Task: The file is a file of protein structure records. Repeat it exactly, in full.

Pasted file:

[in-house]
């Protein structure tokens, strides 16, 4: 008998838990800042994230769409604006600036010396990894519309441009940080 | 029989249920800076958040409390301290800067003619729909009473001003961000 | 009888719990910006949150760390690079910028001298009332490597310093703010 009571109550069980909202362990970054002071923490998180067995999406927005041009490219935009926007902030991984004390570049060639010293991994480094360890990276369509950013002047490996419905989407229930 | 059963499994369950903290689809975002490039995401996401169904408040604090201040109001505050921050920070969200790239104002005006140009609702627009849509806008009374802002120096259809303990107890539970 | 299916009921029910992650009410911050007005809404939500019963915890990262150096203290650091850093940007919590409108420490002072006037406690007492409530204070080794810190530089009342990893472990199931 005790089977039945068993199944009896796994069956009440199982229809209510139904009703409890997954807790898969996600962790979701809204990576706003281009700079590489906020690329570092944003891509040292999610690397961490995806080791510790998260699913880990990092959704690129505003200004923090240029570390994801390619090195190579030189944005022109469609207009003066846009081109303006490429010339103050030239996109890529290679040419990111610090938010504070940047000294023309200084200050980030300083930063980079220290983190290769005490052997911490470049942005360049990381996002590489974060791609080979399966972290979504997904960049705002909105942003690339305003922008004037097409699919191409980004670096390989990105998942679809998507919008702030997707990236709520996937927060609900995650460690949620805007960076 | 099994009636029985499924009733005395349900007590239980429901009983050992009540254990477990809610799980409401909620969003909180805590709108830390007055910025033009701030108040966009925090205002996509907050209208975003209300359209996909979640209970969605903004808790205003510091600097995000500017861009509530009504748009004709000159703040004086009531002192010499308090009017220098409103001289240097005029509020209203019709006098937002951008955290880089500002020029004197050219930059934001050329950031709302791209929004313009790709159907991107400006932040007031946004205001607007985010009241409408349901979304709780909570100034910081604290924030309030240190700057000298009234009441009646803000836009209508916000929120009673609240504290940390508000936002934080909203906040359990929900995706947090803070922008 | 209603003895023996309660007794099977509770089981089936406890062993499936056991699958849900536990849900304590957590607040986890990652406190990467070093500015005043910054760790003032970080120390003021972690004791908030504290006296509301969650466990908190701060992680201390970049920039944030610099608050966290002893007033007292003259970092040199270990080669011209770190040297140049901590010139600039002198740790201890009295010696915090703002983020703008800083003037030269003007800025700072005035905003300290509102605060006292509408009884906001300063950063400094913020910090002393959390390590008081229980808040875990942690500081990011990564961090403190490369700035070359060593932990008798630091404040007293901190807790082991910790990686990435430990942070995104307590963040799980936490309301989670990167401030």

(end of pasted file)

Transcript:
[in-house]
């Protein structure tokens, strides 16, 4: 008998838990800042994230769409604006600036010396990894519309441009940080 | 029989249920800076958040409390301290800067003619729909009473001003961000 | 009888719990910006949150760390690079910028001298009332490597310093703010 009571109550069980909202362990970054002071923490998180067995999406927005041009490219935009926007902030991984004390570049060639010293991994480094360890990276369509950013002047490996419905989407229930 | 059963499994369950903290689809975002490039995401996401169904408040604090201040109001505050921050920070969200790239104002005006140009609702627009849509806008009374802002120096259809303990107890539970 | 299916009921029910992650009410911050007005809404939500019963915890990262150096203290650091850093940007919590409108420490002072006037406690007492409530204070080794810190530089009342990893472990199931 005790089977039945068993199944009896796994069956009440199982229809209510139904009703409890997954807790898969996600962790979701809204990576706003281009700079590489906020690329570092944003891509040292999610690397961490995806080791510790998260699913880990990092959704690129505003200004923090240029570390994801390619090195190579030189944005022109469609207009003066846009081109303006490429010339103050030239996109890529290679040419990111610090938010504070940047000294023309200084200050980030300083930063980079220290983190290769005490052997911490470049942005360049990381996002590489974060791609080979399966972290979504997904960049705002909105942003690339305003922008004037097409699919191409980004670096390989990105998942679809998507919008702030997707990236709520996937927060609900995650460690949620805007960076 | 099994009636029985499924009733005395349900007590239980429901009983050992009540254990477990809610799980409401909620969003909180805590709108830390007055910025033009701030108040966009925090205002996509907050209208975003209300359209996909979640209970969605903004808790205003510091600097995000500017861009509530009504748009004709000159703040004086009531002192010499308090009017220098409103001289240097005029509020209203019709006098937002951008955290880089500002020029004197050219930059934001050329950031709302791209929004313009790709159907991107400006932040007031946004205001607007985010009241409408349901979304709780909570100034910081604290924030309030240190700057000298009234009441009646803000836009209508916000929120009673609240504290940390508000936002934080909203906040359990929900995706947090803070922008 | 209603003895023996309660007794099977509770089981089936406890062993499936056991699958849900536990849900304590957590607040986890990652406190990467070093500015005043910054760790003032970080120390003021972690004791908030504290006296509301969650466990908190701060992680201390970049920039944030610099608050966290002893007033007292003259970092040199270990080669011209770190040297140049901590010139600039002198740790201890009295010696915090703002983020703008800083003037030269003007800025700072005035905003300290509102605060006292509408009884906001300063950063400094913020910090002393959390390590008081229980808040875990942690500081990011990564961090403190490369700035070359060593932990008798630091404040007293901190807790082991910790990686990435430990942070995104307590963040799980936490309301989670990167401030």